The U.S. decision to pull out of Syria is a disaster for The Kurds and for Syria. It’s also bad for the U.S. and for Israel. Before this happens, we must raise our voices and call upon the Trump administration to cancel this decision before it is too late.
Northeastern Syria, known by the Kurds as Rojava, is host to the only ethnically inclusive and pro-democracy entity in all Syria, and houses over 3 million people. This entity has been named the Democratic Federation of Northern Syria (DFNS) since December 2016, during which time it also adopted the “social contract,” a constitution which enshrines the rights of minorities and women. In the DFNS, every elected office has two co-chairs, and these must be of different gender and ethnicity. The DFNS has abolished the death penalty. Unlike in western democracies, the DFNS allows issues of gender and family violence to be judged solely by women.
The DFNS is not without its critics. A Human Rights Watch report in 2014 accuses the ruling party, the PYD, of arbitrary arrests and forced conscription. Mohammad (false name), one of the dozens of Kurdish refugees I interviewed over the summer in Europe, was opposed to the DFNS. Mohammad labeled it “the least terrible option” in the area (not that that’s saying much), but still an autocracy.
The vast majority of Kurds I spoke with, however, thought differently. They were proud of what’s happening in Rojava. The DFNS was the only group they believed was working for them, though its limited resources made substantial provision of services difficult. most of the Kurdish refugees found themselves in Europe after Turkish aggression in Afrin forced them to flee. In what can only be described as grotesque irony, Turkey received billions of Euros from the EU to reduce the flow of refugees to Europe, though the Afrin operation created as many as 170,000 new refugees.
The Turkish operation was named “Olive Branch”. Orwellian, huh?
As someone who has been researching the Syrian conflict for a decade, I feel that we all must advocate for the DFNS project. Though few people are listening to them, the DFNS are the people offering Syria the closest thing resembling an actual solution to the civil war. They are not advocating for an independent Kurdish state. Rather, they acknowledge the ethnic diversity of the country, and suggest a different framework: a decentralized state, in which certain specific aspects are managed centrally (military, foreign relations and the financial system), while other aspects are managed locally. If the Islamists in Idlib want to teach Quran, that is their right; if the Kurds in Qamishli want to teach feminist critiques of history – that is their right as well. Decisions will be made on the municipal or regional level. Saleh Muslim, a Kurdish PYD co-chair, even tried in 2014 to get Turkey on board stressing that the Syrian state will remain intact. He failed dismally; Turkey eventually had him arrested.
At this point, the future of Rojava can go on two basic paths. The first is the path of Afrin: in an August 2017 agreement between The U.S. and Russia, the two superpowers agreed to mark the Euphrates river as the limit of each other’s sphere of influence. Afrin is located on the Western, Russian side of the Euphrates. Within months, the Russians had sold out the Kurds to Turkey, which initiated the aforementioned “Operation Olive Branch” in late 2017. The DFNS ‘Afrin Canton’ (or ‘Afrin Region’) was erased; hundreds of thousands became refugees. An unknown number were killed. Turkey proceeded to settle the Kurdish area with Arabs, and loot Kurdish homes.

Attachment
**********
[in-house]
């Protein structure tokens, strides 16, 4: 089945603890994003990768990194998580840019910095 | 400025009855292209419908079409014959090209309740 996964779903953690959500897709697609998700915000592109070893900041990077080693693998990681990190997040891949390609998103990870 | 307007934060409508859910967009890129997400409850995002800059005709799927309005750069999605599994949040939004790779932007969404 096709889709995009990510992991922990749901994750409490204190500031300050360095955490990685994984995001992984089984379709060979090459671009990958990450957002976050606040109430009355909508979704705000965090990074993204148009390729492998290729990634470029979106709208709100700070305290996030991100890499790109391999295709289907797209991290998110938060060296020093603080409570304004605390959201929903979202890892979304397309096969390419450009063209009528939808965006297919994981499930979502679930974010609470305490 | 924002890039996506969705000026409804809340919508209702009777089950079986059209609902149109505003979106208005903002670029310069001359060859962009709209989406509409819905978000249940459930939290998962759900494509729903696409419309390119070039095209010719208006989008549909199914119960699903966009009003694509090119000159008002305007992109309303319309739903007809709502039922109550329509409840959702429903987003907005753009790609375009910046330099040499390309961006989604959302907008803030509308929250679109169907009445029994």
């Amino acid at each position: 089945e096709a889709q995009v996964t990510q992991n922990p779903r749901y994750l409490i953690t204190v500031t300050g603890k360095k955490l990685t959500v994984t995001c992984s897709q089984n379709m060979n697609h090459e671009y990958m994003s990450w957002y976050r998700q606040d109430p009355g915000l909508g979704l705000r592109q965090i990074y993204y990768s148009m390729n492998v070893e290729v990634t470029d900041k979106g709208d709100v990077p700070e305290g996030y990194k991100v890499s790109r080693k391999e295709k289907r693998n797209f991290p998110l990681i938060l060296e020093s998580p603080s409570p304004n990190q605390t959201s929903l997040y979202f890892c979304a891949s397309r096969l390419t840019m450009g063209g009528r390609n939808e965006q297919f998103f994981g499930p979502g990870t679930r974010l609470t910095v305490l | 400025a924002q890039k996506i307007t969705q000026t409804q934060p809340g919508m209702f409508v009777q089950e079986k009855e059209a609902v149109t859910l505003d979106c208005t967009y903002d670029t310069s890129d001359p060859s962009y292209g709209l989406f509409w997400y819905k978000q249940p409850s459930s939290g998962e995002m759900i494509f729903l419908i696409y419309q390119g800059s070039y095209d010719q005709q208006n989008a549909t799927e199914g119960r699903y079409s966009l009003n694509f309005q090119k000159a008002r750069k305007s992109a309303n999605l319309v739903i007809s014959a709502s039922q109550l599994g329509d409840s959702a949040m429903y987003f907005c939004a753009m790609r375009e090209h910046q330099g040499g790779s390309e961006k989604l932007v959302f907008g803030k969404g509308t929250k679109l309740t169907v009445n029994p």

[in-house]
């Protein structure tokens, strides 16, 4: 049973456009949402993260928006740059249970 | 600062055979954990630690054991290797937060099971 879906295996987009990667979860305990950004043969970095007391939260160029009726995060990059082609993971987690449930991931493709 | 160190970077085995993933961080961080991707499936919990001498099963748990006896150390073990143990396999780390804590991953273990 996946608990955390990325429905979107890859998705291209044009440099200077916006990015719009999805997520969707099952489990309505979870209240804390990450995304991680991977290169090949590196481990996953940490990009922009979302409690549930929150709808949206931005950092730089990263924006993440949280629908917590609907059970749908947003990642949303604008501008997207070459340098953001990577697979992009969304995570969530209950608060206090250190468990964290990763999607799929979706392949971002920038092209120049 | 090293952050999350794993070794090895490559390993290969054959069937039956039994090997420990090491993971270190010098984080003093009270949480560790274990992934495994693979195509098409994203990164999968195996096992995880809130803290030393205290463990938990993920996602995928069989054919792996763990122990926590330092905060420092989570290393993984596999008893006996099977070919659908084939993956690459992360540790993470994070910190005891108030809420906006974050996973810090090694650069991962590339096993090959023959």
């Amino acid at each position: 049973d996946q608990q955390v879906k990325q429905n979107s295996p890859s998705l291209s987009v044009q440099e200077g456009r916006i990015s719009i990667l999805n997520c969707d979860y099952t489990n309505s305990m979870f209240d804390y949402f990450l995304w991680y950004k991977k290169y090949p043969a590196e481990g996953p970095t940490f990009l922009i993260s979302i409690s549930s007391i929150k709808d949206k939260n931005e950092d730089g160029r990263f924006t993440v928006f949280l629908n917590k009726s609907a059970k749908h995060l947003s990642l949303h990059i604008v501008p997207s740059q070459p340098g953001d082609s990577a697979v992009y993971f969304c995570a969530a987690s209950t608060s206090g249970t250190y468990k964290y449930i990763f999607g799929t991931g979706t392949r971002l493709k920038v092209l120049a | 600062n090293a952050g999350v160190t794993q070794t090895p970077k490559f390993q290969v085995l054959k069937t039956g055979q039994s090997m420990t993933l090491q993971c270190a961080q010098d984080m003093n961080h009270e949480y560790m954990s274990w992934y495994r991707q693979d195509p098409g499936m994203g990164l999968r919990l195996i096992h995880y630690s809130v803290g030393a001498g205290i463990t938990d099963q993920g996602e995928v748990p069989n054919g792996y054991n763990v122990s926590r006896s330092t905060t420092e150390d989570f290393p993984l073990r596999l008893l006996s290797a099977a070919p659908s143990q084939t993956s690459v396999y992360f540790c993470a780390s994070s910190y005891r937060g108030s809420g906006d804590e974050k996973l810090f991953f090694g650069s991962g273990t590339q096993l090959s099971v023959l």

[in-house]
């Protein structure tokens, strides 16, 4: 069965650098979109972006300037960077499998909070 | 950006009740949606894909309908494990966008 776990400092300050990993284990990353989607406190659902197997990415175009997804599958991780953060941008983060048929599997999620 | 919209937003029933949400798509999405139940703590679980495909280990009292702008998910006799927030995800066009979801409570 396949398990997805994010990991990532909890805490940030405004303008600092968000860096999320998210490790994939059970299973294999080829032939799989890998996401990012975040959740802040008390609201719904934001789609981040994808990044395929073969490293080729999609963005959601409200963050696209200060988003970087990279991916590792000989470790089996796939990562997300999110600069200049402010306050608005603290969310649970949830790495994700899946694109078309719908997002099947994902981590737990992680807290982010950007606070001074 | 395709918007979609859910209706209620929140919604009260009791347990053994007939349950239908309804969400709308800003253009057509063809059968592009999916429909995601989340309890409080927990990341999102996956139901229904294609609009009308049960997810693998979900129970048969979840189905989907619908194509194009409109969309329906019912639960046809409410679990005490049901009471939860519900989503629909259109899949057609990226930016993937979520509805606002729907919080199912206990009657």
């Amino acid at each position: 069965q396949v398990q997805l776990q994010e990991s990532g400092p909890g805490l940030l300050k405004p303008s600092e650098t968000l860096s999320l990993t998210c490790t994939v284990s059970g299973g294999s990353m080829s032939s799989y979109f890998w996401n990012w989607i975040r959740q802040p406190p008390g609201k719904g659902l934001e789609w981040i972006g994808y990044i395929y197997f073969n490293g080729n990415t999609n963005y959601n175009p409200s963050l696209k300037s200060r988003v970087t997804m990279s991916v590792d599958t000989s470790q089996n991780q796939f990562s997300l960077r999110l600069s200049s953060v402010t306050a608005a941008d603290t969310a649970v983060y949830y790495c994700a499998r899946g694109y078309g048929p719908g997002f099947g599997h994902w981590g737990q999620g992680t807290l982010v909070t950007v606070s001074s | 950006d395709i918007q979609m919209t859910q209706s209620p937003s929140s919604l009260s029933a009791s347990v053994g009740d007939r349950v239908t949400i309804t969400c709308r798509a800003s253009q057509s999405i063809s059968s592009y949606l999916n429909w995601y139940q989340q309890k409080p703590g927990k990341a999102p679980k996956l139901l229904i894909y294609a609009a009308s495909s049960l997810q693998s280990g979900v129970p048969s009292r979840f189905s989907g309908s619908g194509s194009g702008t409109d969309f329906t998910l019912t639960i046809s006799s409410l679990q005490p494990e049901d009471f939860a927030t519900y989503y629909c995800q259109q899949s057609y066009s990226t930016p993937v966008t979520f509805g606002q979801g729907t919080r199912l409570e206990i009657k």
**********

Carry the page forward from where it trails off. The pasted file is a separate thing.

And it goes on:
The second path is that of the Kurdish Regional Government, or KRG, in Iraq. The Iraqi KRG was not created on purpose: the U.S. imposed a no-fly zone over parts of Northern Iraq following the First Gulf War in the early 90s. The U.S. intention was humanitarian: prevent continued chemical bombardment of the Kurds by Saddam Hussein. A decade later, the Kurds – who turned the no-fly-zone into a de facto autonomous state, with their own army (the “Peshmerga”) keeping the Iraqi army out. They soon became America’s first and best local allies in the Second Gulf War, remembering their debt to the Americans for imposing the no-fly-zone. Today, the KRG (often named simply “Kurdistan”) is the safest place in Iraq; my professors even suggested I spend my summer there interviewing Kurds.
As an Israeli-American liberal Jew, there are few causes I wholeheartedly sympathize with more than that of the Syrian Kurds. As a Jew, I support the right of the Kurdish people to self-determination, to finally achieve the independence they had been seeking for a century. As a liberal, I am deeply moved by the attempt to implement ideals of feminism, ethnic inclusion and ecological sustainability in Rojava. As an Israeli, I am rooting for our natural allies – the Kurds – to rise into freedom. And as an American, I demand that our alliances – and our word – be worth the paper they are written on.